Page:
By Cameron Rasmusson
Arguments begin this week in an Idaho Supreme Court case over the state’s grocery tax, the outcome of which will resonate both statewide and locally.
Scheduled for 11:10 a.m. Thursday, Rep. Ron Nate, R-Rexburg, and Idaho Attorney General Lawrence Denney will square off over the legality of the governor veto that killed the state’s grocery tax repeal. Should Nate, who leads the charge in a lawsuit backed by 30 Idaho lawmakers, prevail in court, it will overturn a nearly-40-year-old precedent on laws governing veto procedure and shift the balance of state government power in favor of the Legislature. It will also raise questions about the future of Sandpoint’s local option tax, which funds the Memorial Field reconstruction and derives around a third of its revenue from grocery sales.
The grocery tax repeal began as an Idaho House measure to curb the state’s income tax. It was later amended by the Senate to refocus tax relief toward a repeal of the state’s 6-percent grocery tax. It’s a measure supported by legislators across the political spectrum given the tax’s disproportionate impact on low- or fixed-income individuals. All District 1 legislators—Rep. Heather Scott, R-Blanchard; Rep. Sage Dixon, R-Ponderay; and Sen. Shawn Keough, R-Sandpoint—support the grocery tax repeal.
Gov. C.L. “Butch” Otter disagreed with the Legislature’s assessment. In April, he vetoed the repeal, claiming it would cost the state $80 million in revenue. His decision was influenced by Utah’s experiment with a grocery tax repeal, which he said resulted in unforeseen financial problems.
“Everyone benefits from some kind of government service,” he wrote in his veto message. “Everyone eats. The income derived from a tax on groceries helps to even out the more dramatic ups and downs in our state revenue stream so that government avoids disruptive and dysfunctional shortfalls and funding holdbacks needed to balance the budget.”
It wasn’t long before Nate’s coalition of 30 legislators, including Scott and Dixon, filed suit, claiming Otter’s veto arrived after a 10-day deadline from the adjournment of the Legislature. Otter, meanwhile, is relying on a 1978 Idaho Supreme Court precedent, Cenarrusa v. Andrus. In that case, the court ruled that the deadline countdown starts from the moment the bill hits the governor’s desk. According to the Spokesman-Review, the court reasoned that the Legislature could avoid a veto by simply not delivering a bill within the 10-day requirement.
“In essence that’s the question: When does the clock start ticking?” said Keough.
“It’s a different court now, so (the outcome) is really anyone’s guess,” she added.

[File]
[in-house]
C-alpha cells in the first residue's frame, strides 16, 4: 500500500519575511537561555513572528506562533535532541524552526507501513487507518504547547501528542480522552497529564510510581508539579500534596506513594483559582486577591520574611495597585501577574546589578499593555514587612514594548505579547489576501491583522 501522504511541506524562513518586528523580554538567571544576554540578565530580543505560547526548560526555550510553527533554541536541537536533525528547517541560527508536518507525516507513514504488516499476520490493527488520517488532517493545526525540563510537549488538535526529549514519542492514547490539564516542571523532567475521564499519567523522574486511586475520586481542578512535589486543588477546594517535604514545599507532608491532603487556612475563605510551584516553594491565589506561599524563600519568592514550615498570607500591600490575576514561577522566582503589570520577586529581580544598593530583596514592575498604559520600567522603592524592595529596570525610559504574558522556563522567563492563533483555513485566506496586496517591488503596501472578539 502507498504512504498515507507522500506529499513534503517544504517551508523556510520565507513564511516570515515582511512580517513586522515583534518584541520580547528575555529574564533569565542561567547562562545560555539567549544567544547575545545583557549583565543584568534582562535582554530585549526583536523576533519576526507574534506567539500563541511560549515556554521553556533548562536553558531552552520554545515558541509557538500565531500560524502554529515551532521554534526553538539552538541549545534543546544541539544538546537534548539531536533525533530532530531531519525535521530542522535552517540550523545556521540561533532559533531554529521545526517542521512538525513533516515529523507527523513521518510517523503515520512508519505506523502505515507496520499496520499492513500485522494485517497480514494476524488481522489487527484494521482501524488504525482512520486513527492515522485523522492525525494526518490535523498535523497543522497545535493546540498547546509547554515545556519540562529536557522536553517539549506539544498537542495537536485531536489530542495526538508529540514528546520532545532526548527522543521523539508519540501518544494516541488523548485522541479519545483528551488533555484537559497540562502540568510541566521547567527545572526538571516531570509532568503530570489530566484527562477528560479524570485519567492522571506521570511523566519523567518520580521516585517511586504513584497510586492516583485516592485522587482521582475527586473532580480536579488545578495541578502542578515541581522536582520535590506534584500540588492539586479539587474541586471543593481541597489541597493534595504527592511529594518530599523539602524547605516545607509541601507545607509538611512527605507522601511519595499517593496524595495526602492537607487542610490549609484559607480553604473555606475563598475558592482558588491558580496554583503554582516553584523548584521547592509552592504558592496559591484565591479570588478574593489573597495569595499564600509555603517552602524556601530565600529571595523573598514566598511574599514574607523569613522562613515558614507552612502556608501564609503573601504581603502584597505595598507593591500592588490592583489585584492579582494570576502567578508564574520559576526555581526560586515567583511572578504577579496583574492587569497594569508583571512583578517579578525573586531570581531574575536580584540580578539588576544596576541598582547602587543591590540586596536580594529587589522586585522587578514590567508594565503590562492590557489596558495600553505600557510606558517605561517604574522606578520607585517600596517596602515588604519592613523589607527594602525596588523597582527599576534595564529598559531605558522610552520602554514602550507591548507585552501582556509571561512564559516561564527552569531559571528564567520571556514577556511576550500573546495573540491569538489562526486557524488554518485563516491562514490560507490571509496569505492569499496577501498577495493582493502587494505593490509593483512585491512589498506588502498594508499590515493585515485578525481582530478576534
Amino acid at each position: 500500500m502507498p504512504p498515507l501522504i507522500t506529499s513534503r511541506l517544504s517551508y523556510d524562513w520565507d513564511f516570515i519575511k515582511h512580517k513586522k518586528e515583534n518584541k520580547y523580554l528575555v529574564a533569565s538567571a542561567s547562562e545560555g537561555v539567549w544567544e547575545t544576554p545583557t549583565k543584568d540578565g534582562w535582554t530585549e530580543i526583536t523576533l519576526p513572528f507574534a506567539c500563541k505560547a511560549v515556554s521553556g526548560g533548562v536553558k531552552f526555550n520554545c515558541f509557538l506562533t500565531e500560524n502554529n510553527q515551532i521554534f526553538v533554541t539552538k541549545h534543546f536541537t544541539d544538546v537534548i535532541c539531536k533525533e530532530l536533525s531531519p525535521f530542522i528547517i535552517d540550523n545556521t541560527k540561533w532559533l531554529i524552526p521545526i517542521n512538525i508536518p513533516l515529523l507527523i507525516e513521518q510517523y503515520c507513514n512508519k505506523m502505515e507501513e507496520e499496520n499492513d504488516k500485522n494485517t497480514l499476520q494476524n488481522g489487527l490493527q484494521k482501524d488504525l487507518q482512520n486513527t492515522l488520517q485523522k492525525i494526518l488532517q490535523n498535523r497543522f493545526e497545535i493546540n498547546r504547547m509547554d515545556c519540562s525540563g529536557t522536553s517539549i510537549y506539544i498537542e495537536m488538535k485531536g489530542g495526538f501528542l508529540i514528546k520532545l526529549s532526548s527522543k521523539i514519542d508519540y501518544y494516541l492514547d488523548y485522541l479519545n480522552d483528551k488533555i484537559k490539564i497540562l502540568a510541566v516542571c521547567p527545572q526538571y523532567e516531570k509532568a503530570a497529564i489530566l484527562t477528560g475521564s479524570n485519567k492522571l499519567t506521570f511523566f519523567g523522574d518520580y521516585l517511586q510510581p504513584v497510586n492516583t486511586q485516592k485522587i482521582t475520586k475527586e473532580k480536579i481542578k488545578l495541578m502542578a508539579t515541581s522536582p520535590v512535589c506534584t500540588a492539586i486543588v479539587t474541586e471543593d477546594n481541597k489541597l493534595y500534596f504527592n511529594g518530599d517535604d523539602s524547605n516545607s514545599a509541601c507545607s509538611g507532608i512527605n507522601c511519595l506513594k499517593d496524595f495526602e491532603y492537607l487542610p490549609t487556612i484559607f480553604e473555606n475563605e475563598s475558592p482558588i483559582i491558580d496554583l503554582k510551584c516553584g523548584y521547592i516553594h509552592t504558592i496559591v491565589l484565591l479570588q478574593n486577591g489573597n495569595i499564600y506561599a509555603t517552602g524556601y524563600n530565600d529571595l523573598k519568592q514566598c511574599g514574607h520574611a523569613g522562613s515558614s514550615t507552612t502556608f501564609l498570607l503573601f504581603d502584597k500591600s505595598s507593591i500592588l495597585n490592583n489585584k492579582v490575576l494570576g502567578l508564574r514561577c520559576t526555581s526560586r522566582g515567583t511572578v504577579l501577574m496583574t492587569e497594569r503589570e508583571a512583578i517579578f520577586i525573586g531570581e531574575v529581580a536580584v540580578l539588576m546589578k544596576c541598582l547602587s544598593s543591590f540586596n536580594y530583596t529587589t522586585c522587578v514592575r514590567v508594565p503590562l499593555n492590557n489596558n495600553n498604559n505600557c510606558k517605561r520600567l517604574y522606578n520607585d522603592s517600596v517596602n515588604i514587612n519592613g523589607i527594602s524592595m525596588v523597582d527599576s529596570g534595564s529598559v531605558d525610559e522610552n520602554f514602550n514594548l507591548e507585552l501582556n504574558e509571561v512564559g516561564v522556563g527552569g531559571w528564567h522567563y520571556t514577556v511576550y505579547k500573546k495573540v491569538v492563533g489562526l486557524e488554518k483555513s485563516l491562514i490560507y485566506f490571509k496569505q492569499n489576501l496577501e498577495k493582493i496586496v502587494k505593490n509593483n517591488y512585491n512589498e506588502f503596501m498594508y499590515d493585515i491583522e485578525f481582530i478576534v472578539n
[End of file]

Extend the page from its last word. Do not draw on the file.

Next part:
All three District 1 legislators maintain their support for the grocery tax repeal. However, they have different expectations for the outcome of the Idaho Supreme Court’s decision.
“I would expect the Supreme Court to uphold the Idaho State Constitution and not allow the veto,” said Scott.
As for Dixon, he is confident that the Idaho Constitution is on their side. However, he isn’t as so sure the court will rule in their favor. He envisions several possible outcomes for the case.
“If the ruling were to be based purely on a reading of the Idaho Constitution, I would expect a verdict supporting the plaintiffs,” he said. “However, politics plays a role in even the judicial branch, and, due to some prior circumstances, I will not be surprised if the ruling goes against the plaintiffs. Another possible outcome is for the Court to rule in favor of the Secretary of State, but give direction that, going forward, the interpretation of the law will be strictly held to the wording of the Constitution.”
Sandpoint city officials are watching the case closely, as a victory for Nate could mean the repeal of the grocery tax. That spells trouble for the city’s local option tax, which is tied to the state sales tax and receives around a third of its revenue from grocery sales.
Passed in November 2015, the local option tax is an additional 1-percent charge on all retail purchases made within the city of Sandpoint. The tax was presented by the city as the last realistic funding source for the aging Memorial Field grandstands, which had hitherto relied on patchwork repairs to keep it in service for sporting events, high school graduation and the Festival at Sandpoint. Since its passage and first year of operation, city officials said the local option tax was generating more revenue than expected and could eventually fund additional parks projects.
Scott and Dixon believe the value of removing a regressive tax on a basic human necessity like food is worth the inconvenience to the city. Given the local option tax’s better-than-expected revenue, Dixon is certain there are alternative funding avenues to explore.
“I am confident the city can complete Memorial Field without grocery tax revenue if they are truly committed to the project,” he said.
Likewise, Keough sees a possible path toward resolving the city’s problem. She said city officials contacted her during the 2017 legislative session about their concerns with the bill. However, by the time she fully understood the issue, the bill was already on its way to the House. Nevertheless, if the court rules in favor of the legislators, the repeal is set to be phased in. Keough said it’s likely the city’s local option tax can be grandfathered in through subsequent legislation.
“Because the bill doesn’t go into effect right away, in either case, there’s still time,” she said.